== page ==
Oldies but goldies: The Molly Maguires (1970)

The-Molly-Maguires

Director: Martin Ritt; Main Cast: Sean Connery, Richard Harris, Samantha EggarFrank Finlay;

Martin Ritt takes us back to 1876 and the harsh life of Irish immigrants in the coal mines of Pennsylvania. He focuses on the social drama of the early struggles between workers and company owners and, in particular, on the rather violent methods adopted by both sides. Written and co-produced by Walter Bernstein, this film is based on a novel by Arthur H. Lewis. We follow the actions of Jack Kehoe (Connery) and James McParland (Harris): the former a hardened worker and leader of the titular secret society, the latter an undercover detective of the Pinkerton agency, employed by the local police to infiltrate and unmask the Mollies. In a stunning opening scene of almost fifteen minutes, without any dialogue, we are made acquainted with the grueling work of the miners and the trenchant approach of the Mollies to battling exploitation. I must add that the score by Henry Mancini is not only very effective in the opening scene but a nice complement to the whole film. We meet then James McKenna (McParland’s undercover identity), new in town and looking for a job in the mine, of course his first stop is at the pub for a pint and a brawl (there will be more of both down the line), the Irish way to present oneself as a potential friend? Well, it works… sort of… slowly but surely James gets closer to Jack and in the inner circle of the Mollies. At times, the viewer might doubt where his loyalty really lies (kudos to Harris for playing very well the ambiguity) since James and Jack are both  working class immigrants from Ireland with essentially the same aspiration: advancement in this new society. In the end, however, the law will prevail but it is a sour victory, James is left with the weight of his betrayal, although he tries his best to shake it off and justify it as a mean to an end. It was promoted more as a Connery’s film since he was fresh from his stint as 007 but, to me, this is a Harris’ film, he has the lion share of the story and the acting chops to carry it. The supporting cast is solid and Ritt has some inspired directing choices. To add more Irish flavour to the tale there aren’t only pints and bar brawls but a heated rugby match and a few traditional songs in the score (played with period instruments), so it makes for a perfect St. Patrick’s day film if you are not looking for light entertainment. Satisfying —7.5/10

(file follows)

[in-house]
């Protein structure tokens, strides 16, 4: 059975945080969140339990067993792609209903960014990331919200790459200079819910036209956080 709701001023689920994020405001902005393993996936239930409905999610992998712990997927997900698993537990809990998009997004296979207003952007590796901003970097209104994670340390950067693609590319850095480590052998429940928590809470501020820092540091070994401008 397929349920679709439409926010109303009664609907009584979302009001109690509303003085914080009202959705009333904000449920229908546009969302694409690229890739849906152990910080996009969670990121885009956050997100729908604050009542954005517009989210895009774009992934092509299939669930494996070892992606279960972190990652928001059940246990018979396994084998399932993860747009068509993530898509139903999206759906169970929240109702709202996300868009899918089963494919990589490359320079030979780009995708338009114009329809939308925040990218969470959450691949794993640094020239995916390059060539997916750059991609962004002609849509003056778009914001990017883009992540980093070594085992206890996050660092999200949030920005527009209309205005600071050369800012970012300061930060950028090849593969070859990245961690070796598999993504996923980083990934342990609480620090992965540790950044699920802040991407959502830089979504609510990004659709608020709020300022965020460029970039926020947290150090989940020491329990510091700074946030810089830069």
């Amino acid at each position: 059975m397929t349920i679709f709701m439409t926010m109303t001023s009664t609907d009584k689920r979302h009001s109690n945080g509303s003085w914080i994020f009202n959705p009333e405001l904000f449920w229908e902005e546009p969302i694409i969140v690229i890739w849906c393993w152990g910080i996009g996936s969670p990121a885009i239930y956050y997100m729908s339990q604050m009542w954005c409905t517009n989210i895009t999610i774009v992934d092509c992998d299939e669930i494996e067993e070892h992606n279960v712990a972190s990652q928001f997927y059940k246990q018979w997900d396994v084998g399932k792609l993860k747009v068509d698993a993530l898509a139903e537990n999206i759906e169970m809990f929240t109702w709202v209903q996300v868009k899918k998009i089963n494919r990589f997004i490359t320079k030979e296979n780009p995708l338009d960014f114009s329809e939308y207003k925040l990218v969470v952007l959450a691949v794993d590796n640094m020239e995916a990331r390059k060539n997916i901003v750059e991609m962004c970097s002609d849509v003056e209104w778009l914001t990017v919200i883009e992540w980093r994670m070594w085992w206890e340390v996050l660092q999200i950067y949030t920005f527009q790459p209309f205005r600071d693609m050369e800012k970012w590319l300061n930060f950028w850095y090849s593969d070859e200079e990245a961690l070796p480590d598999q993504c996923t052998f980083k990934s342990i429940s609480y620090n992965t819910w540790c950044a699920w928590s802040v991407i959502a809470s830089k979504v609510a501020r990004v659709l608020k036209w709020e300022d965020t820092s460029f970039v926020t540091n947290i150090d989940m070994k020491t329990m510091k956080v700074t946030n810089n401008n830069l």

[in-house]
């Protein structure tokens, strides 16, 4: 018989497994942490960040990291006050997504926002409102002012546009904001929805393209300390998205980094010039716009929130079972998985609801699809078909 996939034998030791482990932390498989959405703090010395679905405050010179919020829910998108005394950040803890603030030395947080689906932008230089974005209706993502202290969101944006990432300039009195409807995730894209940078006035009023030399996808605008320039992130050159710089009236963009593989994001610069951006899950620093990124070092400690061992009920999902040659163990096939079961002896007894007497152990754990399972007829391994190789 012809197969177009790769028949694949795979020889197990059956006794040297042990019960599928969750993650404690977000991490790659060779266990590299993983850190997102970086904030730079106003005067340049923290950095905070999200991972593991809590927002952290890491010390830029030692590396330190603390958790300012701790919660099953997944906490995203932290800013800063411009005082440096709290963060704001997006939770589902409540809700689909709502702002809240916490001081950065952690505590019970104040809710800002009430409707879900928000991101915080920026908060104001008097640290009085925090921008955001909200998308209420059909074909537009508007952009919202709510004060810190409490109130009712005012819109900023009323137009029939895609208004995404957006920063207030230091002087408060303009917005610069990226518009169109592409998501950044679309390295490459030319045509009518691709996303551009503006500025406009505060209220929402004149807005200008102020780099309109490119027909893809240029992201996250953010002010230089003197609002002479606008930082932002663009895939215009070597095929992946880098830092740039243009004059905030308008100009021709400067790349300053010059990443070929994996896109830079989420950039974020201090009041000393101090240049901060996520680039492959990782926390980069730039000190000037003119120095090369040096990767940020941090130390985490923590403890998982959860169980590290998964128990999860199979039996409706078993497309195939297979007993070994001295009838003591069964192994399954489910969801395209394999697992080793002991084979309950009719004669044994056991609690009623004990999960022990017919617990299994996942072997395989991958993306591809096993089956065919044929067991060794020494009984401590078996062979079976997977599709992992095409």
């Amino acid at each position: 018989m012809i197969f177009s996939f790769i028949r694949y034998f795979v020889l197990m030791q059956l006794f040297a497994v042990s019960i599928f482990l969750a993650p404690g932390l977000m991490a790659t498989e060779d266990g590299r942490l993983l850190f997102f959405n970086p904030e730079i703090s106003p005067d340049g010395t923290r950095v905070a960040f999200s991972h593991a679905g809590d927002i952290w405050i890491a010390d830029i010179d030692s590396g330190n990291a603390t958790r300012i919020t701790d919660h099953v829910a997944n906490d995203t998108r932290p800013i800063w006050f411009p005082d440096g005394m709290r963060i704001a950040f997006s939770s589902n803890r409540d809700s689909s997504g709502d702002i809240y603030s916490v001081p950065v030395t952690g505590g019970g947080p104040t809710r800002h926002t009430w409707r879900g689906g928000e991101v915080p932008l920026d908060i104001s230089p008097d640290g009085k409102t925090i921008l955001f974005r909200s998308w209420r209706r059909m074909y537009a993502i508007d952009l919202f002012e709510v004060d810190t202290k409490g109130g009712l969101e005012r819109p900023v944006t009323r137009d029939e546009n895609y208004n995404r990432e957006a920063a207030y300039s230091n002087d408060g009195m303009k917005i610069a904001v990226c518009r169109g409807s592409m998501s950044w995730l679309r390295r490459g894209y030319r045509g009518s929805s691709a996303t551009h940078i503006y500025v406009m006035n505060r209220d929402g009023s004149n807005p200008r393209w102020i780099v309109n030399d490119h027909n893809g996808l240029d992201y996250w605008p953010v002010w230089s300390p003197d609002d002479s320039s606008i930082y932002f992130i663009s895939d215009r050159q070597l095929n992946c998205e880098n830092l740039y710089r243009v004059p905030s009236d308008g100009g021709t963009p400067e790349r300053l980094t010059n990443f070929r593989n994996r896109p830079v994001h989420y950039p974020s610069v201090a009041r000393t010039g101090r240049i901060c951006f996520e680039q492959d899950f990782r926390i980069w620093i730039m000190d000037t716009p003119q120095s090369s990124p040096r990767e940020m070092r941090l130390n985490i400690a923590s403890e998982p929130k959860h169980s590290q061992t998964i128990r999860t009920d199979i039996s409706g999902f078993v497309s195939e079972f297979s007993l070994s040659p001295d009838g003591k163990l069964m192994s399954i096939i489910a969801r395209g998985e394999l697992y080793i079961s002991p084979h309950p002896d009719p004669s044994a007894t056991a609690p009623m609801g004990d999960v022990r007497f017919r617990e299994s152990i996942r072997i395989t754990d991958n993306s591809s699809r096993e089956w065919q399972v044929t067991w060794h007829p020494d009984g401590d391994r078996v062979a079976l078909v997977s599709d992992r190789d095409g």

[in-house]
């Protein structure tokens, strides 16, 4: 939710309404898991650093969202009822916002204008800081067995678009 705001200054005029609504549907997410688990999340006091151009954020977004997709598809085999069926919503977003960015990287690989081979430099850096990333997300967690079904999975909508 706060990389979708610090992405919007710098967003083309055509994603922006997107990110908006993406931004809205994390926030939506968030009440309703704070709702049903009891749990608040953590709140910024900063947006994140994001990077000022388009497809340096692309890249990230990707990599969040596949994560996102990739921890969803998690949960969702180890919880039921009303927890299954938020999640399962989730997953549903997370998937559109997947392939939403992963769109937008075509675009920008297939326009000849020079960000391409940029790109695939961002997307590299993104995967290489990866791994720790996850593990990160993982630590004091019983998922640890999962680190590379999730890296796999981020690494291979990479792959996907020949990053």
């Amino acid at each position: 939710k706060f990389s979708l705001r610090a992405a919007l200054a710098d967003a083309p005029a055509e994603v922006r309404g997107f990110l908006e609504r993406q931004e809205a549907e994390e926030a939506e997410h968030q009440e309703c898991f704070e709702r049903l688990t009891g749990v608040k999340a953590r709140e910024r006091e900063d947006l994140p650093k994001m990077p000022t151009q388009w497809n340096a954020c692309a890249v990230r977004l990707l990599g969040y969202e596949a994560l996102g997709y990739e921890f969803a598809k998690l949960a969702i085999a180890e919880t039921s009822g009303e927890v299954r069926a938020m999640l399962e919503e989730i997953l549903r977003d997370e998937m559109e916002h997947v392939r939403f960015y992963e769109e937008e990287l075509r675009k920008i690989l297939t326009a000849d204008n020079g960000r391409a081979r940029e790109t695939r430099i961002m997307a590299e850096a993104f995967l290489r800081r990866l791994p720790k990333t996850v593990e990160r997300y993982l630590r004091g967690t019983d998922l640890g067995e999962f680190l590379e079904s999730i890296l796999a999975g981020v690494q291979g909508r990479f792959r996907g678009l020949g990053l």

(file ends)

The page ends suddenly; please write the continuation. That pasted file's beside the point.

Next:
This is my contribution to The Luck of the Irish Blog o’thon hosted by Diana & Connie at Silver Scenes, you can read all the other entries here:

IrishBlogathon032015

 

Advertisements

6 Comments

Filed under Oldies but goldies, Seen at home

6 responses to “Oldies but goldies: The Molly Maguires (1970)

  1. ‘Tis a sad thing indeed when a movie I saw when it was first released has reached the status of “oldie”. I recall Mancini’s score and the “look” of the film from James Wong Howe very well. You have reminded me that this is one due another look. Happy St. Patrick’s Day!

  2. Paul S

    If the talents of Martin Ritt, James Wong Howe and Henry Mancini weren’t enough, Sean Connery and Richard Harris in a good old fashioned mustache-off is all the pitch needed to sell me on watching this film.
    I hope you enjoyed St. Patrick’s Day!

  3. It was by listening to Henry Mancini’s score to The Molly McGuires on a record that I became familiar with the film, but have yet to see it. Now that certainly must be amended! Thanks for participating in the blog o’thon and for sharing a great review of an often neglected film.

If you're all right, then say something

Fill in your details below or click an icon to log in:

WordPress.com Logo

You are commenting using your WordPress.com account. Log Out / Change )

Twitter picture

You are commenting using your Twitter account. Log Out / Change )

Facebook photo

You are commenting using your Facebook account. Log Out / Change )

Google+ photo

You are commenting using your Google+ account. Log Out / Change )

Connecting to %s